Other forms of stevia, such as whole-leaf stevia or crude extracts, have not received the same level of regulatory approval. These forms may contain additional components of the stevia leaf, which could potentially raise concerns about their safety or long-term effects. As a result, whole-leaf stevia isn’t approved for commercial use. 

Is There a Better, More Natural Sweetener?

Because stevia hasn’t been subjected to long-term, rigorous safety studies, we still don’t know how harmless it is. And even if it’s safe in small doses, stevia is in so many foods around us that we might be ingesting much more than a safe amount. So, are there alternatives? Let’s investigate.


The Problems with Other Alternative Sweeteners


There are lots of other artificial sweeteners that have the same status as stevia, like aspartame or sucralose. These sweeteners have also faced their fair share of criticism, as synthetic compounds that have been linked to weight gain, metabolic disorders, and even certain cancers. The lingering concerns surrounding artificial sweeteners have led many to seek a safer, more natural alternative.

Introducing Sweet Proteins: A Superior Alternative

If you haven’t heard of sweet proteins yet, don’t worry! Because sweet proteins proteins (all other alternative sweeteners are small-molecule and affect the gut microbiome), they don't come with the potential dangerous impact on our guts and blood sugar/insulin system. They are the newest, safest, most natural guilt-free way to replace sweetness, and this is your chance to be a trailblazer and discover all the incredible benefits of sweet protein for yourself! This absolute game-changer is about to revolutionize the food and beverage industry, and we’ll all be better off because of it.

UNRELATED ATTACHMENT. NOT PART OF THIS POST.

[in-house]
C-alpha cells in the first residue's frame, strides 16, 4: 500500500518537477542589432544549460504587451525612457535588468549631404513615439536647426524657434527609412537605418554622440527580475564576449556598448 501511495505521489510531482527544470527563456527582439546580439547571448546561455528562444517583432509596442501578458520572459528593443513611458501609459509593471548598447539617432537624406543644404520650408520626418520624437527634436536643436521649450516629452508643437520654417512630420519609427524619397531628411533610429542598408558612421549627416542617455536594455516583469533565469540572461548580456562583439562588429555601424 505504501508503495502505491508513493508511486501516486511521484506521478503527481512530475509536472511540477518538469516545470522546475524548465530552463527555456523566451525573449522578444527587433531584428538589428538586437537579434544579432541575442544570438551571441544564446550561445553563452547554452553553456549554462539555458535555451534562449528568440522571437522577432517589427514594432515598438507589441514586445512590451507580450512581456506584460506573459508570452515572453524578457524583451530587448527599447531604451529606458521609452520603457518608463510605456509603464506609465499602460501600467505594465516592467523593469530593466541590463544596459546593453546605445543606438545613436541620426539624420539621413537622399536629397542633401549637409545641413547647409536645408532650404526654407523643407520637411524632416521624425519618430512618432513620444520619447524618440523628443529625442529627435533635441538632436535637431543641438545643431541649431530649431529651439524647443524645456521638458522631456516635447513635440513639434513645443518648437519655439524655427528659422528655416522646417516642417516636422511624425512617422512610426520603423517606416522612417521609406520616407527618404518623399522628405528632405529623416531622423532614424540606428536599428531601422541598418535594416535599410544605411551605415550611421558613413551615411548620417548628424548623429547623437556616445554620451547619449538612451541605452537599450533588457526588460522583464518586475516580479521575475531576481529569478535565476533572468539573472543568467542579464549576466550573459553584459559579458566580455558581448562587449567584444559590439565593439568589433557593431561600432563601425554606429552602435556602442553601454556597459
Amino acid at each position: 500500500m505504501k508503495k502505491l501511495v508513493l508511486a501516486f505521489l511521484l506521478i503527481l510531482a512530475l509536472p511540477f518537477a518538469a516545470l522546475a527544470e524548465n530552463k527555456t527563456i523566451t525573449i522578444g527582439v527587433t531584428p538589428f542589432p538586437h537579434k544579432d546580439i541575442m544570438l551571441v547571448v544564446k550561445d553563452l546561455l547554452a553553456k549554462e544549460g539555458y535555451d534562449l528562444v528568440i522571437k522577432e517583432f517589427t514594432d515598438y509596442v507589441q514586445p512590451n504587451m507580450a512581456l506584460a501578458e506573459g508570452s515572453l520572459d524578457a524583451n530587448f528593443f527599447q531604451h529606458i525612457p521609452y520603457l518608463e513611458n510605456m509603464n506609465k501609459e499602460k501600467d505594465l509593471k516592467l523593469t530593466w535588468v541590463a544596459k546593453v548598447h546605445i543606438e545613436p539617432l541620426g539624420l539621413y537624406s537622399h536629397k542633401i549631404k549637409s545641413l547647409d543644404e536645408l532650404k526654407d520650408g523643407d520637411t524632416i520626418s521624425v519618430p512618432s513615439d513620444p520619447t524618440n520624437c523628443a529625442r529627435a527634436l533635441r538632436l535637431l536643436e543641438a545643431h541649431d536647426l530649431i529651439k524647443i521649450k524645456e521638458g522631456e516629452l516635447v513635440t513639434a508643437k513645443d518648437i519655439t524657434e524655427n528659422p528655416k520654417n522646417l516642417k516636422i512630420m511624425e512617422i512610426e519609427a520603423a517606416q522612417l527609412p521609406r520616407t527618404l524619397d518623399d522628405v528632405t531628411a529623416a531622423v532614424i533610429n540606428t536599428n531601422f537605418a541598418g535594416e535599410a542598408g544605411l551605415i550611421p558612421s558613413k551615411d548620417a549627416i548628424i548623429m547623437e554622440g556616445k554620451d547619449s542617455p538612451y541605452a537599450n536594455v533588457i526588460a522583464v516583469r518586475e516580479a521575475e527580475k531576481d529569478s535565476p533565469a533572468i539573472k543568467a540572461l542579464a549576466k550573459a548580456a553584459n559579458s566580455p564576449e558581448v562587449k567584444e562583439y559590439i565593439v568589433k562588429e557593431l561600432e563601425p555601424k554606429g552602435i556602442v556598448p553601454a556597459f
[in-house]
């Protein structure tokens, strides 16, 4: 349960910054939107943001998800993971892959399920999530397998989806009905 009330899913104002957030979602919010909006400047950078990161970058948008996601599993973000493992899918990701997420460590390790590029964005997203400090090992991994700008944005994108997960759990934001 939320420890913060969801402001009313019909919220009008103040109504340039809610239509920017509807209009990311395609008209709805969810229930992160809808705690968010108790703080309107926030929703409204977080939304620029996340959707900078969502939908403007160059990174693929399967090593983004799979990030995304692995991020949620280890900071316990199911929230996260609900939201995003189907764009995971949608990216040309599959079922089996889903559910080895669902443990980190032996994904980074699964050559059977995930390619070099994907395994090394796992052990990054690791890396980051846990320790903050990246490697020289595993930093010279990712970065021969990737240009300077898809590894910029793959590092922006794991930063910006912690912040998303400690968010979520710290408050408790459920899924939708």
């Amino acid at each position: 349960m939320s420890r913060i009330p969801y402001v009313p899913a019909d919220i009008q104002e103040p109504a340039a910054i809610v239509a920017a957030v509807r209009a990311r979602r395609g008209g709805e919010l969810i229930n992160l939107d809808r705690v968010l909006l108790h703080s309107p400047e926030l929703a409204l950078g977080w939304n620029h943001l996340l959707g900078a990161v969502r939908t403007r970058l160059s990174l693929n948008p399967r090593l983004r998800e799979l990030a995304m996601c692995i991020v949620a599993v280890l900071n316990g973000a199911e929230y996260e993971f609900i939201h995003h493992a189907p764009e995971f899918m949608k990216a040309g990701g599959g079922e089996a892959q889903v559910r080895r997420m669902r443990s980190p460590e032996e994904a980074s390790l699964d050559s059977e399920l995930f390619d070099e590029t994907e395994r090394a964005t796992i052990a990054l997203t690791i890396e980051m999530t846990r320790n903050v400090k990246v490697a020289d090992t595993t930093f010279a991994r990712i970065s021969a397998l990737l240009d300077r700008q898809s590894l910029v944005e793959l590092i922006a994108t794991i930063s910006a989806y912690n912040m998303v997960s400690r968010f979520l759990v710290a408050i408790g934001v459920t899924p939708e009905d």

So, how are sweet proteins made? Basically, sweet proteins are naturally occurring compounds found in certain exotic fruit you’ve probably never heard of, like the oubli fruit. These proteins are incredibly powerful. They’re like sugar, but way better: They deliver up to 5,000 times the sweetness without any of the guilt or health complications! Plus, they’re natural, making them a safer option for anyone concerned about artificial sweeteners.


Can sweet proteins be used as a sugar substitute? They sure can! And that’s exactly what we’re doing at Oobli. We’ve spent years figuring out how to harness the incredible power of sweet proteins, and have now perfected our fermentation process to make guilt-free versions of the foods we love the most. 


Our delicious sweets are vegan and keto-friendly, and contain only a handful of ingredients you probably already have in your pantry! We believe that we all deserve to enjoy sweetness, so we’re using sweet proteins to offer an entirely new way of adding a little sweetness to your day. Whether you’re into our refreshing sweet iced teas or our irresistible dark chocolate treats, you’ll never look back once you discover the power of sweet proteins. 

Parting Thoughts on Why Stevia Was Banned

You came here to learn why was stevia banned, and left with a whole lot more! If you find the whole stevia story a bit troubling, so do we! That’s why we’re making sweet proteins the future of sweet. Who needs chemicals or nasty additives when you can use the natural power of fruit-based proteins to sweeten your food? 


Not only do sweet proteins taste better than artificial and alternative sweeteners (say goodbye to that disgusting aftertaste forever), they don’t bring the calories or glycemic effect of sugar. You’ve earned your treats, and you should be able to enjoy them without that lingering feeling of guilt in the back of your mind. 


Are you curious about Oobli’s guilt-free treats? Try them for yourself, you won’t believe what you’ve been missing!